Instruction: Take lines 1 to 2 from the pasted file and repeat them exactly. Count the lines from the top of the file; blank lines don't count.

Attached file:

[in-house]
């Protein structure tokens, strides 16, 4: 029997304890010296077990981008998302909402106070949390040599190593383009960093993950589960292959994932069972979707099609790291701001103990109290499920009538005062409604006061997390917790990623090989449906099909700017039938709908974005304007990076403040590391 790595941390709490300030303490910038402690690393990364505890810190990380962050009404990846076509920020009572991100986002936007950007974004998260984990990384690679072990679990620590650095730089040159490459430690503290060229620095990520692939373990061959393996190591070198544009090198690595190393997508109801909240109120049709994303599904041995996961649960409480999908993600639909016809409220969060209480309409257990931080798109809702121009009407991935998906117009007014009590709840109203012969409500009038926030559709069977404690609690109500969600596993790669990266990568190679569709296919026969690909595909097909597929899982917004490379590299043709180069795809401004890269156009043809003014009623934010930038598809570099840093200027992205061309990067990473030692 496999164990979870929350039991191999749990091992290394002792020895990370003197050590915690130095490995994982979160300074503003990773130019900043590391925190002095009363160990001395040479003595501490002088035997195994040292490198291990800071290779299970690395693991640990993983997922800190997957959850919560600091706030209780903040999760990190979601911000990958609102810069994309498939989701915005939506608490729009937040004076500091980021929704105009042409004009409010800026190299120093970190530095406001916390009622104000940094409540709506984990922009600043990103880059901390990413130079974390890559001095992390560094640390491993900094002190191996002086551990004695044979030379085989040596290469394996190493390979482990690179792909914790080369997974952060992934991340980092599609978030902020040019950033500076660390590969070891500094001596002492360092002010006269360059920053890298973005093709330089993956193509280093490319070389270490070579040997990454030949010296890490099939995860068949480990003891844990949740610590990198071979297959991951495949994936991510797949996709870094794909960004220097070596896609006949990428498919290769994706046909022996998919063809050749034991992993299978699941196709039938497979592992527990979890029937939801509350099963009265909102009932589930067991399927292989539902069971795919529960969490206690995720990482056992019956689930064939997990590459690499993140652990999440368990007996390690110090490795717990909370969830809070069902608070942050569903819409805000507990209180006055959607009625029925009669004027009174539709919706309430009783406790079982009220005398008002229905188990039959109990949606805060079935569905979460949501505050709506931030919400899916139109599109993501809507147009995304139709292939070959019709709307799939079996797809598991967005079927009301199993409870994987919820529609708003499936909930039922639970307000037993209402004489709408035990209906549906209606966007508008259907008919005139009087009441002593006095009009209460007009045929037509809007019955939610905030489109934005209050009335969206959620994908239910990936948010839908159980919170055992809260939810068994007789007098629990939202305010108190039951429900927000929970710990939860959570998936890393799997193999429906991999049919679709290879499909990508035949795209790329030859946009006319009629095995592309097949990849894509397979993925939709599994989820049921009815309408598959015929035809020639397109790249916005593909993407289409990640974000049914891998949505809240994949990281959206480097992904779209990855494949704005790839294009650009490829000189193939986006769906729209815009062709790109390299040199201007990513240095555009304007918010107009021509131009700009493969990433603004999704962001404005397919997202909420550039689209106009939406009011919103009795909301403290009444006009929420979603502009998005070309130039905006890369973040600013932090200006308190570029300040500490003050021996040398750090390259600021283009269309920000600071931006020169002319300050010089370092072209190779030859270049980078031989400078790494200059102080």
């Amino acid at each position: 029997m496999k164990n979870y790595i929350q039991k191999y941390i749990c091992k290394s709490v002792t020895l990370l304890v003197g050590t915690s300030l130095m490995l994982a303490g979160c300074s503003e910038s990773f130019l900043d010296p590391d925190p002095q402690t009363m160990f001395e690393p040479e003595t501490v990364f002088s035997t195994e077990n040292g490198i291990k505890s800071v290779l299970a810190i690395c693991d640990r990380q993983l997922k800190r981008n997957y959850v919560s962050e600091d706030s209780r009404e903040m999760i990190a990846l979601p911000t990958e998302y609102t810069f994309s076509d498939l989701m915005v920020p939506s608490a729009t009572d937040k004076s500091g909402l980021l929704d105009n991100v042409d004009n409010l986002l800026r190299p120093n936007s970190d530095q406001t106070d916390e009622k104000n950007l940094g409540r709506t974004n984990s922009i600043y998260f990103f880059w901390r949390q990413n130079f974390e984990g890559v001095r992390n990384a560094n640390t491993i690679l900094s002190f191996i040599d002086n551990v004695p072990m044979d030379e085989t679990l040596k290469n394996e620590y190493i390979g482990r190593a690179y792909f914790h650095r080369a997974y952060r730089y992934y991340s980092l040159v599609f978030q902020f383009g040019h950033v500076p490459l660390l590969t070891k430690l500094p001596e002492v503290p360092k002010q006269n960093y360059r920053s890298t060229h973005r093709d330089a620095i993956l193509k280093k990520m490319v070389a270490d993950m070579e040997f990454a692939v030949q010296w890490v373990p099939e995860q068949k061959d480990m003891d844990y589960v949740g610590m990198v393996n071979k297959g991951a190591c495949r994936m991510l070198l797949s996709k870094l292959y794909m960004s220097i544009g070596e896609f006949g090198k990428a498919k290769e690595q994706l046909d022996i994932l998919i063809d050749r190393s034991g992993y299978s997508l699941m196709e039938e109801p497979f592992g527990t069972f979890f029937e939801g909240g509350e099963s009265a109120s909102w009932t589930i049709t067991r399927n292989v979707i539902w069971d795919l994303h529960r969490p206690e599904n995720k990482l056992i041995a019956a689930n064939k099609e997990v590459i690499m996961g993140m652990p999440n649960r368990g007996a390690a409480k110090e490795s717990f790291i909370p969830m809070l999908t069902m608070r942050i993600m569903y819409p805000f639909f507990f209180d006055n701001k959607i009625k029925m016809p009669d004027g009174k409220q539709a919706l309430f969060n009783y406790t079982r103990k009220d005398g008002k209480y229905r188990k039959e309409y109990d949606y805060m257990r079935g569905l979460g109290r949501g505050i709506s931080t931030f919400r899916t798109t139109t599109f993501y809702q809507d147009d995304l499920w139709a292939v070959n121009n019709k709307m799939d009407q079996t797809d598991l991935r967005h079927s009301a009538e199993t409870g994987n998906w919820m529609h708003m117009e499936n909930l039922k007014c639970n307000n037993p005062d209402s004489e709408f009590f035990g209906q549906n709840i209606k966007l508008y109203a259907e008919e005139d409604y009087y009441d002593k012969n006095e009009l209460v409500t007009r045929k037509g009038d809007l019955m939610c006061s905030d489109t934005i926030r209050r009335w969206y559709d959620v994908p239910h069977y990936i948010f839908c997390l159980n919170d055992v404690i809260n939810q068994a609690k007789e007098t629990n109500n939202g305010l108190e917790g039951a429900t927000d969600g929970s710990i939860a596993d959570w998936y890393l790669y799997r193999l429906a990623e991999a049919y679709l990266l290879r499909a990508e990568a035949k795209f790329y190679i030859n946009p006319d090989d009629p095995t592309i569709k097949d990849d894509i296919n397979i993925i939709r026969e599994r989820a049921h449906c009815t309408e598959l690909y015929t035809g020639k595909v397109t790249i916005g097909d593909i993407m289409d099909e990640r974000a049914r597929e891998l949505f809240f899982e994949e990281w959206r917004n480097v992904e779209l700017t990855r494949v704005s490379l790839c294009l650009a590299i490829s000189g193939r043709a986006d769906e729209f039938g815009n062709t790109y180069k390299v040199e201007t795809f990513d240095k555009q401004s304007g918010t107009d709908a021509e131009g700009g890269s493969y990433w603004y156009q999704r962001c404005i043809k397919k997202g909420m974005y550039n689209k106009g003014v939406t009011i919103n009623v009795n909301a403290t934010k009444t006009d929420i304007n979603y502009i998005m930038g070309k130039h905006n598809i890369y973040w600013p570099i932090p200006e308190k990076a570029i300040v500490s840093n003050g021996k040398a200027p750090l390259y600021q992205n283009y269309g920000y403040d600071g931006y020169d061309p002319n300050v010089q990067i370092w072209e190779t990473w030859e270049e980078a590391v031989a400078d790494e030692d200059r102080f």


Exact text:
[in-house]
């Protein structure tokens, strides 16, 4: 029997304890010296077990981008998302909402106070949390040599190593383009960093993950589960292959994932069972979707099609790291701001103990109290499920009538005062409604006061997390917790990623090989449906099909700017039938709908974005304007990076403040590391 790595941390709490300030303490910038402690690393990364505890810190990380962050009404990846076509920020009572991100986002936007950007974004998260984990990384690679072990679990620590650095730089040159490459430690503290060229620095990520692939373990061959393996190591070198544009090198690595190393997508109801909240109120049709994303599904041995996961649960409480999908993600639909016809409220969060209480309409257990931080798109809702121009009407991935998906117009007014009590709840109203012969409500009038926030559709069977404690609690109500969600596993790669990266990568190679569709296919026969690909595909097909597929899982917004490379590299043709180069795809401004890269156009043809003014009623934010930038598809570099840093200027992205061309990067990473030692 496999164990979870929350039991191999749990091992290394002792020895990370003197050590915690130095490995994982979160300074503003990773130019900043590391925190002095009363160990001395040479003595501490002088035997195994040292490198291990800071290779299970690395693991640990993983997922800190997957959850919560600091706030209780903040999760990190979601911000990958609102810069994309498939989701915005939506608490729009937040004076500091980021929704105009042409004009409010800026190299120093970190530095406001916390009622104000940094409540709506984990922009600043990103880059901390990413130079974390890559001095992390560094640390491993900094002190191996002086551990004695044979030379085989040596290469394996190493390979482990690179792909914790080369997974952060992934991340980092599609978030902020040019950033500076660390590969070891500094001596002492360092002010006269360059920053890298973005093709330089993956193509280093490319070389270490070579040997990454030949010296890490099939995860068949480990003891844990949740610590990198071979297959991951495949994936991510797949996709870094794909960004220097070596896609006949990428498919290769994706046909022996998919063809050749034991992993299978699941196709039938497979592992527990979890029937939801509350099963009265909102009932589930067991399927292989539902069971795919529960969490206690995720990482056992019956689930064939997990590459690499993140652990999440368990007996390690110090490795717990909370969830809070069902608070942050569903819409805000507990209180006055959607009625029925009669004027009174539709919706309430009783406790079982009220005398008002229905188990039959109990949606805060079935569905979460949501505050709506931030919400899916139109599109993501809507147009995304139709292939070959019709709307799939079996797809598991967005079927009301199993409870994987919820529609708003499936909930039922639970307000037993209402004489709408035990209906549906209606966007508008259907008919005139009087009441002593006095009009209460007009045929037509809007019955939610905030489109934005209050009335969206959620994908239910990936948010839908159980919170055992809260939810068994007789007098629990939202305010108190039951429900927000929970710990939860959570998936890393799997193999429906991999049919679709290879499909990508035949795209790329030859946009006319009629095995592309097949990849894509397979993925939709599994989820049921009815309408598959015929035809020639397109790249916005593909993407289409990640974000049914891998949505809240994949990281959206480097992904779209990855494949704005790839294009650009490829000189193939986006769906729209815009062709790109390299040199201007990513240095555009304007918010107009021509131009700009493969990433603004999704962001404005397919997202909420550039689209106009939406009011919103009795909301403290009444006009929420979603502009998005070309130039905006890369973040600013932090200006308190570029300040500490003050021996040398750090390259600021283009269309920000600071931006020169002319300050010089370092072209190779030859270049980078031989400078790494200059102080």